The BWI has partnered with the labour NGO 'Citizen's Space' in order to organize a meeting to bottom-up trade union strategies for the inclusion of workers with disabilities. The idea was to disseminate the results of the recent International Labour Organization (ILO) survey on the trade unions’ actions to promote the inclusion of people with disabilities in the decent work agenda; developing and expanding trade union alliances to promote decent work for people with disabilities; to put into practice the results of the ACTRAV/LO meeting held in Geneva in May on the trade unions’ actions to promote decent work for people with disabilities.
The meeting was held in the city of São Paulo in order to bring together the activist NGO community and trade unionists. The number of pre-registrations and the high attendance numbers surprised organizers. More important was the diversity of participants. 123 people from 24 cities participated. 14 per cent indicated a physical, visual or intellectual disability at registration. Almost two thirds were from unions with the rest divided between government, employers, schools and NGOs.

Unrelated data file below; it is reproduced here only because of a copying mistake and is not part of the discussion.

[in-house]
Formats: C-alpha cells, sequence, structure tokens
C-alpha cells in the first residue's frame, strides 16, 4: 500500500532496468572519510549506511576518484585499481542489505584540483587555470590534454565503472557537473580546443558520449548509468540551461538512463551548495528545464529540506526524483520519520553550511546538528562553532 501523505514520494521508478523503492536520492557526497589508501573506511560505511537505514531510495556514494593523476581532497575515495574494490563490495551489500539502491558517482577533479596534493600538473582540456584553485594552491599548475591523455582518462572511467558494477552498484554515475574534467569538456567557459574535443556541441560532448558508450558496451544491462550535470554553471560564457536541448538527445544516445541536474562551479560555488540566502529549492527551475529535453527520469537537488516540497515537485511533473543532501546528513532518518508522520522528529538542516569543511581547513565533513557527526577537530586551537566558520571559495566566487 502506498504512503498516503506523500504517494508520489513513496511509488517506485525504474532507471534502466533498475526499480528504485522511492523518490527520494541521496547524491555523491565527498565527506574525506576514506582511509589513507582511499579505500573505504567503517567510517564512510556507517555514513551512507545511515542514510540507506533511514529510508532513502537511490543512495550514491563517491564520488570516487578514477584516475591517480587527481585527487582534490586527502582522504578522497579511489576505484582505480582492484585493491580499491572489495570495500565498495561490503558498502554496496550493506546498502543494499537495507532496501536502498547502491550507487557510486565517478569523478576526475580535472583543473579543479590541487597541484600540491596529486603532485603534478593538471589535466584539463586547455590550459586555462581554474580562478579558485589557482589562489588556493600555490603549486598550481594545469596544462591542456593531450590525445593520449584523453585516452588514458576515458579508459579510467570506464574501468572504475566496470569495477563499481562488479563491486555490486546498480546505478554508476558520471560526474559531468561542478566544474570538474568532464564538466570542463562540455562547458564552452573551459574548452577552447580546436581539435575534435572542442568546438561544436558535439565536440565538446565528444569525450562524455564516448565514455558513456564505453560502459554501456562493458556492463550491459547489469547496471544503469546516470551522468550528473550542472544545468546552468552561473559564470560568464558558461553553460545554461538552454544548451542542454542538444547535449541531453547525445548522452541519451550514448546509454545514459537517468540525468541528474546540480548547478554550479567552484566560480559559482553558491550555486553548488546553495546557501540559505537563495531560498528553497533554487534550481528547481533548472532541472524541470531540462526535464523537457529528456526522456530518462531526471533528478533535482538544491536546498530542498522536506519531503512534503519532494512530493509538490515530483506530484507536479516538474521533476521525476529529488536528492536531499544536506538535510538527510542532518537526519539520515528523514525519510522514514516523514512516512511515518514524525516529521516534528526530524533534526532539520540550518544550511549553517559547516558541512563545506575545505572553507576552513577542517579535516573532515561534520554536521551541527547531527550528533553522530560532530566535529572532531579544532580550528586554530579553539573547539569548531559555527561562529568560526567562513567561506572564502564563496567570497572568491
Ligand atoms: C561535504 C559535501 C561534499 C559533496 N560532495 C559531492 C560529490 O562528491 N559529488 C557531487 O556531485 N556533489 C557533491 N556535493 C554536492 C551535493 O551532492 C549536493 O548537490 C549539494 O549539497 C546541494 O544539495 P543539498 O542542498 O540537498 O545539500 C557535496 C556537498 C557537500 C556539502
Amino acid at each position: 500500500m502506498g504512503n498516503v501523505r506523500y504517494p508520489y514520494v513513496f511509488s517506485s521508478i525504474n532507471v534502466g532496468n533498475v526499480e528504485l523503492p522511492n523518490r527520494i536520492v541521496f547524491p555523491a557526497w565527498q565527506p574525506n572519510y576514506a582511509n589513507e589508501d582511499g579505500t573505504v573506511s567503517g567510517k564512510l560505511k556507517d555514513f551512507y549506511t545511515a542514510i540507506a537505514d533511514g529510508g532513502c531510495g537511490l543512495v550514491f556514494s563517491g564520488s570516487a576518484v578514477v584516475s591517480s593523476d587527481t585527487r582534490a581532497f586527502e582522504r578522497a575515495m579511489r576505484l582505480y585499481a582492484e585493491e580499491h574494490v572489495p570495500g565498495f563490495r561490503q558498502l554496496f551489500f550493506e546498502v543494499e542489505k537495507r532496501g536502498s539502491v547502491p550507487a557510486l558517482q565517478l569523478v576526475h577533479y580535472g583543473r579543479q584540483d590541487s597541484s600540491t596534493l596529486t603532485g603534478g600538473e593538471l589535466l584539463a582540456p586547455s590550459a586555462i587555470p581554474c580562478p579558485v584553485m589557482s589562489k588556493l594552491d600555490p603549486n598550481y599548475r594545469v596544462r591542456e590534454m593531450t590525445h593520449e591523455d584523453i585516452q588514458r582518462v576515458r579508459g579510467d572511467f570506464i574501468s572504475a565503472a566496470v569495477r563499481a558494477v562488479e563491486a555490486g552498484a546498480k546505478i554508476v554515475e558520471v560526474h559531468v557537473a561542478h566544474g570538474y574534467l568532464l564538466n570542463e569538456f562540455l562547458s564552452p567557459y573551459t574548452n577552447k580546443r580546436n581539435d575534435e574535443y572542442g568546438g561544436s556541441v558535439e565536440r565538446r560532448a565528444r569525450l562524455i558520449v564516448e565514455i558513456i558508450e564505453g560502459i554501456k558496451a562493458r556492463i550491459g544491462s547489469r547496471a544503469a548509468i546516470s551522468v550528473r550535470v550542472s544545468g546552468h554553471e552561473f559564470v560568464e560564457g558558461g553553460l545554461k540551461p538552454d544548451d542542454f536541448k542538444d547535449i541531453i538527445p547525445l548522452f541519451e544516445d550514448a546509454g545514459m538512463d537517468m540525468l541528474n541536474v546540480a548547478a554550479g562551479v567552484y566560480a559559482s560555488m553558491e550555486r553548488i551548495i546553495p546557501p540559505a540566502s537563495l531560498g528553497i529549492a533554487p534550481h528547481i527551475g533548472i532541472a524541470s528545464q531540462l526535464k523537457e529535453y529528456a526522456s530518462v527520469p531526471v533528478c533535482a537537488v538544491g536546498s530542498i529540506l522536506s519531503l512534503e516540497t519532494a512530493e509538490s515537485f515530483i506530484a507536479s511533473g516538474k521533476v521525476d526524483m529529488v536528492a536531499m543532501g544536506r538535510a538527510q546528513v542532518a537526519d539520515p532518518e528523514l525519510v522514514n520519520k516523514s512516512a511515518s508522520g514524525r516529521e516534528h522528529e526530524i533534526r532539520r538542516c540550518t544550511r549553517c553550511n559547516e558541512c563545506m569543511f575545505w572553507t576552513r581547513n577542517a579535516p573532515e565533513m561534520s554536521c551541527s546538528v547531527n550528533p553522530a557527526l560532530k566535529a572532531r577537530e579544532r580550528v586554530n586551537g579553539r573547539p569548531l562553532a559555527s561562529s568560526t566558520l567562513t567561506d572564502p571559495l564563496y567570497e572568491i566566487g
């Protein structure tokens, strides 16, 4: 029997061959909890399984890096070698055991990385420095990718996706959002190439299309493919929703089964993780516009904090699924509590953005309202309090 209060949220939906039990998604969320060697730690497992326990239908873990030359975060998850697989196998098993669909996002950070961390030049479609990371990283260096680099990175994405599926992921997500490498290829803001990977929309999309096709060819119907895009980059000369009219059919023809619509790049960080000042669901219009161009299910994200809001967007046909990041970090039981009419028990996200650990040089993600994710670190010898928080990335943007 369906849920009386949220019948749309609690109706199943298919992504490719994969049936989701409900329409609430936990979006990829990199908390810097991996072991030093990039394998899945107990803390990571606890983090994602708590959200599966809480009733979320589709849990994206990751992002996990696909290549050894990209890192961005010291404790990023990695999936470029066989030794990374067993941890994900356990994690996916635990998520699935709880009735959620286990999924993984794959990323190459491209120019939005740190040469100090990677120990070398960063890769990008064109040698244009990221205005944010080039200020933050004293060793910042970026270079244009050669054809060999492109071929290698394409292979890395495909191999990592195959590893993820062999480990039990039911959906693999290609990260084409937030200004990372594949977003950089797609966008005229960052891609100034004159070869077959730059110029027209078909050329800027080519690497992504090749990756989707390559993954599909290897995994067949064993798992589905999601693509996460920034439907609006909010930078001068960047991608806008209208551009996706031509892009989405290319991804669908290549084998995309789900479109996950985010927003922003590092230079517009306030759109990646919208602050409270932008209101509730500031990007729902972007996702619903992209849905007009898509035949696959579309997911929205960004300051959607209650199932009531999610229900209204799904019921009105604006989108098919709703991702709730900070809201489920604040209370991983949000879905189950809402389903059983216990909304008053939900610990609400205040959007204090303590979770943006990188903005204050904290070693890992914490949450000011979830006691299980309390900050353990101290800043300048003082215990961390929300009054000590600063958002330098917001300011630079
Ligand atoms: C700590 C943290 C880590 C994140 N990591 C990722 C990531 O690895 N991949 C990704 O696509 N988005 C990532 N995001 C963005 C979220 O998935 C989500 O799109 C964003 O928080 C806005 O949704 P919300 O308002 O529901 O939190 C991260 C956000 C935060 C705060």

The event was organized as one more step in the ongoing process of collective development of practical strategies. Previously, an important ILO study profiling inclusion practices in 50 different countries was translated into Portuguese, printed and given to the participants. The study was presented by BWI Regional Representative for Latin America and the Caribbean Nilton Freitas. The inclusion of workers with disabilities in the formal labour market in Brazil was analyzed by the technician of the Inter-union Department of Statistics and Socioeconomic Studies (DIEESE) Pedro dos Santos Bezerra Neto.
All participants were given a copy of this study and two questions: What are the barriers to inclusion & What strategies work to break these barriers. Next, participants broke into discussion groups. Written answers to the two questions were collected by organizers at the end of the event. These responses were then analyzed collectively at a follow-up meeting where five thematic areas became clear; awareness, education, accessibility, health & safety at work, and collective agreements. These themes are being included in an endorsement letter that can be used as an educational and organizing tool in the trade union movement.